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The Wrong Way to Share Intelligence

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Photo by thierry ehrmann | CC BY 2.0

There is nothing unusual about sharing intelligence, even sensitive intelligence.  The United States does regular intelligence sharing with the English-speaking countries, and the United States and UK are particularly generous in the process of sharing.  The CIA shares intelligence with key NATO, and conducts semi-annual meetings to share intelligence with Israel and Egypt.  But it is most unusual for the president of the United States to take the lead role in sharing intelligence.

It is extremely unlikely that the president, particularly the current occupant of the White House, would have an in-depth understanding of the sources and methods involved in a particular piece of intelligence.  National security adviser H.R. McMaster even acknowledged that President Trump was never briefed on the sources and methods for the shared information or even understood the sensitivity of the report.  This alone is an indictment of the president’s national security staff and particularly the National Security Council, which failed to bring the president up-to-speed regarding  sensitive details.  Twenty-four hours after we learned about Trump’s unusual exchange with Russian Foreign Minister Lavrov, McMaster had still not discussed the matter with Tom Bossert, the president’s advisor on intelligence matters that concern homeland security, who took it upon himself to warn the CIA and the NSA about the obvious breach.

Of course, there are times when the case can be made for the sharing of intelligence.  But this can only be done in the context of exchanges between policy and intelligence advisers so that the former can testify to the utility of sharing intelligence for the interests of the United States, and the latter can properly conceal information that would compromise the provenance of the report as well as provide strategic warning of the consequences of possibly compromising sensitive intelligence.

The risks associated with President Trump’s sharing of information, which McMaster curiously labeled “routine,” are great.  If the source is an agent then his life is at risk.  If the source is a communications channel, then it’s possible that ISIS in this case will find other ways to broadcast sensitive information.  If the intelligence community were to lose a sensitive channel, then the likelihood of stopping future ISIS operations becomes more difficult and many lives could be lost at home and abroad.

The fact that the president had never been briefed on the report, according to McMaster, and had no idea of the provenance of the report points to the dysfunctional state of the entire national security team.  We already have too many generals serving in sensitive positions in the national security arena, and McMaster’s recent appearance before the press corps revealed a serious level of unsophistication on his part.  Any sharing of sensitive intelligence with any nation, let alone an adversary such as Russia, usually follows an intense vetting process, which McMaster obviously didn’t conduct.

Any high-level meeting with Russian leaders, moreover, would require an intense discussion among key policymakers in order to make sure that the United States effectively presented its negotiating position and knew exactly what it wanted from its negotiating partner. Secretary of State Rex Tillerson, a foreign policy neophyte, has not taken control of the Department of State, and there is no indication that the department’s Russian experts played a role in the run-up to the meeting.  It is particularly worrisome that, on the eve of serious U.S. negotiations in the Middle East and Europe, U.S. diplomacy is in the hands of a president, a national security adviser, and a secretary of state who don’t have a firm grip on U.S. policy or the decision making process.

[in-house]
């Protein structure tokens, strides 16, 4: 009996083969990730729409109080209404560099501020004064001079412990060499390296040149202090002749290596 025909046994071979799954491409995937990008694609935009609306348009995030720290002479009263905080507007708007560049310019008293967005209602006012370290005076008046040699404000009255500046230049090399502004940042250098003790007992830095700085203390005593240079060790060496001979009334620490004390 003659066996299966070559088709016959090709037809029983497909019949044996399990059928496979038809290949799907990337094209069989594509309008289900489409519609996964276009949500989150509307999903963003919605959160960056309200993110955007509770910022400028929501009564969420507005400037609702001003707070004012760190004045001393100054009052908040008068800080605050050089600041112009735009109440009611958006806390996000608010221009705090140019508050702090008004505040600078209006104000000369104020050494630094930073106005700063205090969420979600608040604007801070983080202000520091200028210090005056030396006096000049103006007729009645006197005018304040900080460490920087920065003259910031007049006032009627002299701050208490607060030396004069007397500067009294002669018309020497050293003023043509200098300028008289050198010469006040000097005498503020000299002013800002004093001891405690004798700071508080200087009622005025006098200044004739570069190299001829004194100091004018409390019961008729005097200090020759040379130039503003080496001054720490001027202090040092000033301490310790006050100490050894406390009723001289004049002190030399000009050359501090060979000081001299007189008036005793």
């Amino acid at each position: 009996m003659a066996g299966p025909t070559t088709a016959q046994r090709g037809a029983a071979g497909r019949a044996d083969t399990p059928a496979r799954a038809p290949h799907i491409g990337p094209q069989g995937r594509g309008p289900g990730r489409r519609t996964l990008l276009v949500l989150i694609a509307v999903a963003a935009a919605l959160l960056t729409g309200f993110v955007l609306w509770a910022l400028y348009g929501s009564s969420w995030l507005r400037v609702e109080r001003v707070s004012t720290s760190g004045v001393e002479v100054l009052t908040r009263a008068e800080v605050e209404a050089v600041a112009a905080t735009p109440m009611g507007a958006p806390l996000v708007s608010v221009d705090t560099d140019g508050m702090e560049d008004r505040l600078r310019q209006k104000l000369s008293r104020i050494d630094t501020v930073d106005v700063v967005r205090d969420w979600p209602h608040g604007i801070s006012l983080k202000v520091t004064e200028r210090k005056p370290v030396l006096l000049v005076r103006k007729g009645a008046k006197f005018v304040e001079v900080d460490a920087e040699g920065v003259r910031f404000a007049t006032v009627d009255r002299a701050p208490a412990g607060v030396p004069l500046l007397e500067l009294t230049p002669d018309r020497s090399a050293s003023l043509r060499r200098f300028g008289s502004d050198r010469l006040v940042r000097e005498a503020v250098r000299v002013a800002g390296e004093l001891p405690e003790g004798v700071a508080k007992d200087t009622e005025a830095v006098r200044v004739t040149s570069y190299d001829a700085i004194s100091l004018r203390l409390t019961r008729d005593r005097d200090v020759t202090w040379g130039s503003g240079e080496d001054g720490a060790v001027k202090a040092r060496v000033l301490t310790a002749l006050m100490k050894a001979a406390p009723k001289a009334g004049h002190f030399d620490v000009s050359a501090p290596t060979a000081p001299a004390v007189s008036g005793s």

In a bizarre attempt to explain the president’s actions, McMaster said that it was “wholly appropriate for the president to share the intelligence” because he had not been briefed on the origin of the report or any of the sources and methods that were involved.  Actually, it is the president’s ignorance on these issues that makes the entire episode very problematic.  And sharing with the Russians, who don’t share U.S. interests and objectives in Syria, makes the matter wholly inappropriate. If the president and the secretary of state had taken the time to discuss former secretary of state John Kerry’s frustrations in dealing with Lavrov on Syria, then perhaps they would not have been so sanguine.

U.S. intelligence agencies will not face immediate problems in their liaison relations with foreign intelligence services because Israel, the source of the sensitive report, will not want to harm its relations with President Trump, and as a result Mossad will not cut back on sharing with the United States.  But other foreign intelligence services will have to think twice before sharing sensitive information with a government headed by a loose-lipped president.

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Melvin A. Goodman is a senior fellow at the Center for International Policy and a professor of government at Johns Hopkins University.  A former CIA analyst, Goodman is the author of Failure of Intelligence: The Decline and Fall of the CIA and National Insecurity: The Cost of American Militarism. His latest book is A Whistleblower at the CIA. (City Lights Publishers, 2017).  Goodman is the national security columnist for counterpunch.org.

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